For many schools, high schools and colleges, January is a month for assessment. It is often a mid-point in the year where students are faced with exam periods, test-taking, presentations, and often times, stress.
Faculty member Sara Tyson helped prepare our faculty for the mid-year assessment period with a presentation about neurodiversity, the way our brains work, and tools for success. The presentation was broken down into several different parts for us to understand.
Ms. Tyson began by explaining how our brain responds to stress between the prefrontal cortex, the hippocampus and the amygdala. In a testing environment, she suggested that we need to engage all three parts at the appropriate levels for success. A small amount of stress helps us to focus and perform well, while too much stress is not good.
Faculty can help students create a comfortable learning environment, and guide students in strategies as we prepare for testing, as well as in the classroom when we arrive for our assessments.
- Pre-Test Strategies are helpful as we prepare for test-taking and presentations.
- Study: Do the practice exams and simulate the testing environment.
- Rest: Be sure to get plenty of sleep and not exhaust yourself before exams begin.
- Eat Well: Avoid foods that are high in sugar and caffeine, though small amounts can help to relieve stress and find comfort.
- Move: Take a break and stretch out, get your heart-rate up, and get some exercise.
- Engage in a Growth Mindset: Think positively and know that you’ve done all you can to prepare. Be eager to learn and absorb knowledge.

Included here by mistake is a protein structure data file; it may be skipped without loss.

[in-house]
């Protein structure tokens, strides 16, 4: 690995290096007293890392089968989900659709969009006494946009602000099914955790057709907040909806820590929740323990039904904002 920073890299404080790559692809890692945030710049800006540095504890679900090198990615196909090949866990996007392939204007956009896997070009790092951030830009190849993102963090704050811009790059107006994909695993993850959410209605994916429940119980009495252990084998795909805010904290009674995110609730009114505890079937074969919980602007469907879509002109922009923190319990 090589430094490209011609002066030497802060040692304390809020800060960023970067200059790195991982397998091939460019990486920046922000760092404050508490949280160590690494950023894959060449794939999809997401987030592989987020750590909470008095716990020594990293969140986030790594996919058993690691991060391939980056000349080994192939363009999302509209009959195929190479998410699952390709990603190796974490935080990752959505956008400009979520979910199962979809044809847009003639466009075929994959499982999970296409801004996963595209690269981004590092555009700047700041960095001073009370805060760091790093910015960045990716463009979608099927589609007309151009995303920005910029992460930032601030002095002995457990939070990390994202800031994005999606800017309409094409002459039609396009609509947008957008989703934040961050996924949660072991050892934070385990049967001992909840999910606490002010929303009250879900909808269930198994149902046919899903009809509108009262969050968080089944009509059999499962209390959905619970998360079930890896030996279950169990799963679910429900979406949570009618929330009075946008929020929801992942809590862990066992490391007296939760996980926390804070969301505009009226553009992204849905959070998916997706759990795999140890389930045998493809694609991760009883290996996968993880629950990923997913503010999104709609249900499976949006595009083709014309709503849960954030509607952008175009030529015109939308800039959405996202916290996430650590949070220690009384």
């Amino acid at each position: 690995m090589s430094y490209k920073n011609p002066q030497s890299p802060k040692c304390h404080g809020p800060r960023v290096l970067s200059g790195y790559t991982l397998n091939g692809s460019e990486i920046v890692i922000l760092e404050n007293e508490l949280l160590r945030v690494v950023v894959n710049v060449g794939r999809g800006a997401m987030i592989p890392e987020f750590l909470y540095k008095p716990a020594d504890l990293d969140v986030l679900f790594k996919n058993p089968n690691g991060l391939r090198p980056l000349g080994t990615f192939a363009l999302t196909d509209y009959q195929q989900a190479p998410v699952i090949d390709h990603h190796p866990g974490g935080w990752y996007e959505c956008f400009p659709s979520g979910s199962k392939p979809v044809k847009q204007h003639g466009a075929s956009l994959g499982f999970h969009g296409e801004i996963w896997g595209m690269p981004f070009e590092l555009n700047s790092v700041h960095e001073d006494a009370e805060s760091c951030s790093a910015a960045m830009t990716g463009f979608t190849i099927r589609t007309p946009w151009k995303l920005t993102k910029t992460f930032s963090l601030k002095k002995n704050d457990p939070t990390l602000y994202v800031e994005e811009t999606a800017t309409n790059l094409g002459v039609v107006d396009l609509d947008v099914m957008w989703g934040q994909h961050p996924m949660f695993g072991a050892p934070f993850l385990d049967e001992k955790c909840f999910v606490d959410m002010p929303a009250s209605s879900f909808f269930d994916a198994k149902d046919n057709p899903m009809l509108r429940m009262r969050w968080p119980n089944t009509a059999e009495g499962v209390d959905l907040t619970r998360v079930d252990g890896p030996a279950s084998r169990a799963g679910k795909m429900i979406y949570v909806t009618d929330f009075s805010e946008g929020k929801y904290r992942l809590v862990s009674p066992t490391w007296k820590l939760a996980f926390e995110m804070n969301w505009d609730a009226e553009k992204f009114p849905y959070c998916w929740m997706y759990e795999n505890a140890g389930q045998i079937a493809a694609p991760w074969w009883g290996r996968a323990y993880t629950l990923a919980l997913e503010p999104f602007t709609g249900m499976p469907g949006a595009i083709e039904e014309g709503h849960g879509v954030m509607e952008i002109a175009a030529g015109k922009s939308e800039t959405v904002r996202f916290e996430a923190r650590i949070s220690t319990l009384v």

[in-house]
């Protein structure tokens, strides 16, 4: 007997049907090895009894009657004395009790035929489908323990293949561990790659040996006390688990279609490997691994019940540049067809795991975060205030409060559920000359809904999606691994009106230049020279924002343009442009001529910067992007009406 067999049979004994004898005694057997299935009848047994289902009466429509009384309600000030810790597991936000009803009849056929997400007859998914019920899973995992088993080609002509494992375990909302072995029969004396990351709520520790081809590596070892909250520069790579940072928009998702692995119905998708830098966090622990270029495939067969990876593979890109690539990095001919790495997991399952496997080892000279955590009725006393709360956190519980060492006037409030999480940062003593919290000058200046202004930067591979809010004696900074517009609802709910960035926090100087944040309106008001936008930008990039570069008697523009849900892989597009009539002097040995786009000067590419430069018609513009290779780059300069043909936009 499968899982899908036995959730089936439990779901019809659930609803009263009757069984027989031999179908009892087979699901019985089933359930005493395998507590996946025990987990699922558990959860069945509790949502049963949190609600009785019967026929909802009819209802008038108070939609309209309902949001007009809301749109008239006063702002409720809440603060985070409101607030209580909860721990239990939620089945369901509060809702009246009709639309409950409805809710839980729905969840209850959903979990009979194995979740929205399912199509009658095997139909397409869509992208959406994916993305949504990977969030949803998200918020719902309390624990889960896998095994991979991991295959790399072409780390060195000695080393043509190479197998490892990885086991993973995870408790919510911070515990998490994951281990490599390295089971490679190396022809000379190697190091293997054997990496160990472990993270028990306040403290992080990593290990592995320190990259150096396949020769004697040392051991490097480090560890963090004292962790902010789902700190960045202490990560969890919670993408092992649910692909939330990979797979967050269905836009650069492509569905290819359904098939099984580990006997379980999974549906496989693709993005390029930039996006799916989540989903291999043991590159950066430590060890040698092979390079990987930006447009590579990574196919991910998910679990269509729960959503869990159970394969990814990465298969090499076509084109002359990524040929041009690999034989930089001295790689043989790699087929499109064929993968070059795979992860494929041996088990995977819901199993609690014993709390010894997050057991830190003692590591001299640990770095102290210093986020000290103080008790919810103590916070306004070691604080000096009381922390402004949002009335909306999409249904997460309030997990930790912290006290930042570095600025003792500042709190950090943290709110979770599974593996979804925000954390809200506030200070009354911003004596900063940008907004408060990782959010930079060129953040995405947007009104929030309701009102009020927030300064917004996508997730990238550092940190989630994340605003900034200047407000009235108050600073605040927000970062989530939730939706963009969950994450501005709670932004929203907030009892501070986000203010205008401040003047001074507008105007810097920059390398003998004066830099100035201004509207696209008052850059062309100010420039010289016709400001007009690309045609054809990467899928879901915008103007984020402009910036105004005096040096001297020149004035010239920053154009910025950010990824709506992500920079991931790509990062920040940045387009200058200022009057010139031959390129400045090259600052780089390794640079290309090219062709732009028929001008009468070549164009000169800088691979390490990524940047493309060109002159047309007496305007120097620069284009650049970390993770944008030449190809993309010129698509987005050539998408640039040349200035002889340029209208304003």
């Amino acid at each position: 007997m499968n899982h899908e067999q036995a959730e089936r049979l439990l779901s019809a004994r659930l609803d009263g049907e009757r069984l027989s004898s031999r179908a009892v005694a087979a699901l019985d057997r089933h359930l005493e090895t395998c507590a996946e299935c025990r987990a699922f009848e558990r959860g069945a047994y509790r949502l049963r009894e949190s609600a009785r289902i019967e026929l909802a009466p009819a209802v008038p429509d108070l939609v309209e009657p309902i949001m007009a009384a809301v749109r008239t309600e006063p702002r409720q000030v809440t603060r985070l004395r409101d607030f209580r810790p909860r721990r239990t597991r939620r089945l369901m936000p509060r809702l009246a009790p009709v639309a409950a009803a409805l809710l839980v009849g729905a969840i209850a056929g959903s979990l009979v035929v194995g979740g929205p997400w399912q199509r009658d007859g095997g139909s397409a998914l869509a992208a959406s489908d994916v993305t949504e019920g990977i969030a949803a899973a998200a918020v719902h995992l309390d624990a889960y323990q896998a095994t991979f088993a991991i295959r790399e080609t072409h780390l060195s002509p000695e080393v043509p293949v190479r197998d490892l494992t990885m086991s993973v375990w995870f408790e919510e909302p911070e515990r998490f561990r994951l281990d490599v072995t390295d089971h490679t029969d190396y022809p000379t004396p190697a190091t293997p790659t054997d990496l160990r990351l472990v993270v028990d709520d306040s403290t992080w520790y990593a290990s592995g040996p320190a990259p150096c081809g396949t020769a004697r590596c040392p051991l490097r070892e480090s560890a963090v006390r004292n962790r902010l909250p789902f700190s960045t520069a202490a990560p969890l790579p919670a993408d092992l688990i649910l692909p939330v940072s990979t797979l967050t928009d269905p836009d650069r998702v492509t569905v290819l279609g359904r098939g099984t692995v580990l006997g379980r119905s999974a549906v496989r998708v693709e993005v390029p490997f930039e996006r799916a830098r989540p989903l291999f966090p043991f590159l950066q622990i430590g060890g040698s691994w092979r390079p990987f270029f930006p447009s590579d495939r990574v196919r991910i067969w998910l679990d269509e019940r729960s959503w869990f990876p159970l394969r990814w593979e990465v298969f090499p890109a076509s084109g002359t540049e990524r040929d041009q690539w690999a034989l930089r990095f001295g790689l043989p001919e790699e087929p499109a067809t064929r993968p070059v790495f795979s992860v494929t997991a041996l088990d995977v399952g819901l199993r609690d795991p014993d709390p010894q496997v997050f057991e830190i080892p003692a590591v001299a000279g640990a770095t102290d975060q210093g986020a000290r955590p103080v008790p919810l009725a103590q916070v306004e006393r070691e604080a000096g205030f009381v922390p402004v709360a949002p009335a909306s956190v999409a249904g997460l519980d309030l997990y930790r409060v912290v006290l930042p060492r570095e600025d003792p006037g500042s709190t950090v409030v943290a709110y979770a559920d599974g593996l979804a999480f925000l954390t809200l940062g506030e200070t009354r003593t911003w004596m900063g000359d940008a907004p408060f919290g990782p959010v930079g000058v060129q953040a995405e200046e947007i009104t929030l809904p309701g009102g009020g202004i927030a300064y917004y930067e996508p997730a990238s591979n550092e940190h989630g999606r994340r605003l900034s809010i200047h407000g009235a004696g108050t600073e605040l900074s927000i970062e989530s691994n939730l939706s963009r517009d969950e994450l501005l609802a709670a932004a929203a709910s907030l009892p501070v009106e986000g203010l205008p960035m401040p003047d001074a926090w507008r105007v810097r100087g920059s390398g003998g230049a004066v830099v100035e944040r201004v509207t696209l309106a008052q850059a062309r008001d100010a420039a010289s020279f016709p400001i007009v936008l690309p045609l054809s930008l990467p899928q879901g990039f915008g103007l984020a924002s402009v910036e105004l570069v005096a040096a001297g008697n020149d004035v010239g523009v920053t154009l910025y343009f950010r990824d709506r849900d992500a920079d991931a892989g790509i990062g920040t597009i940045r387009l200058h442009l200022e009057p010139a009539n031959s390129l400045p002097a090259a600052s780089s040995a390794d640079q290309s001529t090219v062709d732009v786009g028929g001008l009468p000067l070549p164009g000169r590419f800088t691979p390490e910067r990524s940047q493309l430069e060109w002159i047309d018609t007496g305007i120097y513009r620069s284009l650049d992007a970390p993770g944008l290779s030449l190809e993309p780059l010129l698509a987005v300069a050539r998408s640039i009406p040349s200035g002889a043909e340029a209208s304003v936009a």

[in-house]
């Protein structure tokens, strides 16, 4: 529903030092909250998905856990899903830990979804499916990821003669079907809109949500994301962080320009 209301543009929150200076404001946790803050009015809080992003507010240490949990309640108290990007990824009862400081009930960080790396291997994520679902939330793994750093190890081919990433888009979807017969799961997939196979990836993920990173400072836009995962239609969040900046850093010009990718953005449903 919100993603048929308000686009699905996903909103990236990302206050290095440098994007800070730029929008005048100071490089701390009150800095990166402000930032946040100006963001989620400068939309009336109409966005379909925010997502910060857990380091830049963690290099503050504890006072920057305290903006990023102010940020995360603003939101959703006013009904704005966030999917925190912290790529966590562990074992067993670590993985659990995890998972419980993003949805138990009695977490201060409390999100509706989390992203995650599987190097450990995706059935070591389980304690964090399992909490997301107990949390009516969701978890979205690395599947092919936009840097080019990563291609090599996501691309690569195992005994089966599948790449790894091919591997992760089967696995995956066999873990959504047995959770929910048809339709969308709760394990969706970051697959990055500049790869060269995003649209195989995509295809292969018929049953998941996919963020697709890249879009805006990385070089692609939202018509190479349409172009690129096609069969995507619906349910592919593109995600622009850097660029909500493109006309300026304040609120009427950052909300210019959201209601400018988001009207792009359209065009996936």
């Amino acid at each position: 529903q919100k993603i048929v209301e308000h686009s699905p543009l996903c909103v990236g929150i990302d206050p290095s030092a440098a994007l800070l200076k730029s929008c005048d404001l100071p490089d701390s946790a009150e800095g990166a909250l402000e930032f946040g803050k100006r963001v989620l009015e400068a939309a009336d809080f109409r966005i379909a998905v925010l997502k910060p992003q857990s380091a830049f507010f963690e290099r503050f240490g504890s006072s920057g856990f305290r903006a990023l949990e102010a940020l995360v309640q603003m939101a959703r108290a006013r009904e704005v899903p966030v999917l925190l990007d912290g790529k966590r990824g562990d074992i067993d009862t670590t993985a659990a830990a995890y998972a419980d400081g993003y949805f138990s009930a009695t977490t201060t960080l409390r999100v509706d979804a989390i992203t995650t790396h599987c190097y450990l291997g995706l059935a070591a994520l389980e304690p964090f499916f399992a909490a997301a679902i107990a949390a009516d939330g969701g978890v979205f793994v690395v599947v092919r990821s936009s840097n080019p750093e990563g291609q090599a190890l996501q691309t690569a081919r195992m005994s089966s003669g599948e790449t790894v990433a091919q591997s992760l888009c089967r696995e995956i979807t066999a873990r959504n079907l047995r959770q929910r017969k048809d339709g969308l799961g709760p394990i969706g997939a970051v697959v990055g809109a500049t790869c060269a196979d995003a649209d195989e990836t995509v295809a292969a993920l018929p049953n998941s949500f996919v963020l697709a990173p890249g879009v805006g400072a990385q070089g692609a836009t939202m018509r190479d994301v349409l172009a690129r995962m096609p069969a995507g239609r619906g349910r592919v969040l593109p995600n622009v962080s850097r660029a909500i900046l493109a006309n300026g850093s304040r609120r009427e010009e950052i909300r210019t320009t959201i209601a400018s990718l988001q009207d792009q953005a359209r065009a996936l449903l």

- Visualize: Think about your test day and what it will feel like, where you will sit, and how you will prepare.
The Big Day
Faculty can help students perform well on exams by setting them up for success in the classroom before assessments begin with calming and intention setting exercises. Here are a few suggestions:
- Listen to Music: Music can help you relax, shift gears, and find focus.
- Laugh: Laughing is a great way to decrease stress hormones and release endorphins that will make you feel better.
- Move or Stretch: Movement helps wake the body and release tension. Take a moment to loosen your muscles and stretch out before sitting down.
- Make Adjustments: Adjust your desk and seat so that you are comfortable. A brief moment to know that you’ve arranged your workspace to suit you can be an important step in finding your focus and comfort.
- Breathe: Helping students understand the benefits of a few mindful breaths, or a focused breathing exercise, is a wonderful tool. Faculty can lead the students through a brief exercise using the 7/11 breath practice; inhale to the count of 7, exhale to the count of 11, or simply encourage students to practice this on their own.
Understanding our body’s sympathetic and parasympathetic reactions to stress allows us to better prepare our classes, classrooms and individual students for successful assessment experiences. Whether a test, presentation, or even a group project, it’s important to assess student learning so that we can better evaluate our teaching and education models. These few simple strategies are helping to make Husky Nation productive and prepared for exam week.